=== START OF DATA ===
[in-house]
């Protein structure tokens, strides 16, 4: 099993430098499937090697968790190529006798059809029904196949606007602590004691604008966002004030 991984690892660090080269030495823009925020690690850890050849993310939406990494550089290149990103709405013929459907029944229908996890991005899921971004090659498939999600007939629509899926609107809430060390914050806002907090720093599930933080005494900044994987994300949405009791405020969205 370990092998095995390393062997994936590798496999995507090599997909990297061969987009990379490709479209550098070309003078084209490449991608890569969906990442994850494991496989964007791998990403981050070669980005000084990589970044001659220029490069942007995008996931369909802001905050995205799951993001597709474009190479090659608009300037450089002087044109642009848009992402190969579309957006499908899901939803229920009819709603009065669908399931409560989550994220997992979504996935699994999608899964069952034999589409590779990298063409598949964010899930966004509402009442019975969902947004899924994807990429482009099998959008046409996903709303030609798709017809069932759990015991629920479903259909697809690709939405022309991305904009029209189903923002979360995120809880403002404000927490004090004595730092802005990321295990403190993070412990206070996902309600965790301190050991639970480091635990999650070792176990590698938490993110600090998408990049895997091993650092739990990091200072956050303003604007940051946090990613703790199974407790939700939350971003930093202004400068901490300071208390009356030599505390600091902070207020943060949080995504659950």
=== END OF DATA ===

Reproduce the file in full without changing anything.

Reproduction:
[in-house]
């Protein structure tokens, strides 16, 4: 099993430098499937090697968790190529006798059809029904196949606007602590004691604008966002004030 991984690892660090080269030495823009925020690690850890050849993310939406990494550089290149990103709405013929459907029944229908996890991005899921971004090659498939999600007939629509899926609107809430060390914050806002907090720093599930933080005494900044994987994300949405009791405020969205 370990092998095995390393062997994936590798496999995507090599997909990297061969987009990379490709479209550098070309003078084209490449991608890569969906990442994850494991496989964007791998990403981050070669980005000084990589970044001659220029490069942007995008996931369909802001905050995205799951993001597709474009190479090659608009300037450089002087044109642009848009992402190969579309957006499908899901939803229920009819709603009065669908399931409560989550994220997992979504996935699994999608899964069952034999589409590779990298063409598949964010899930966004509402009442019975969902947004899924994807990429482009099998959008046409996903709303030609798709017809069932759990015991629920479903259909697809690709939405022309991305904009029209189903923002979360995120809880403002404000927490004090004595730092802005990321295990403190993070412990206070996902309600965790301190050991639970480091635990999650070792176990590698938490993110600090998408990049895997091993650092739990990091200072956050303003604007940051946090990613703790199974407790939700939350971003930093202004400068901490300071208390009356030599505390600091902070207020943060949080995504659950």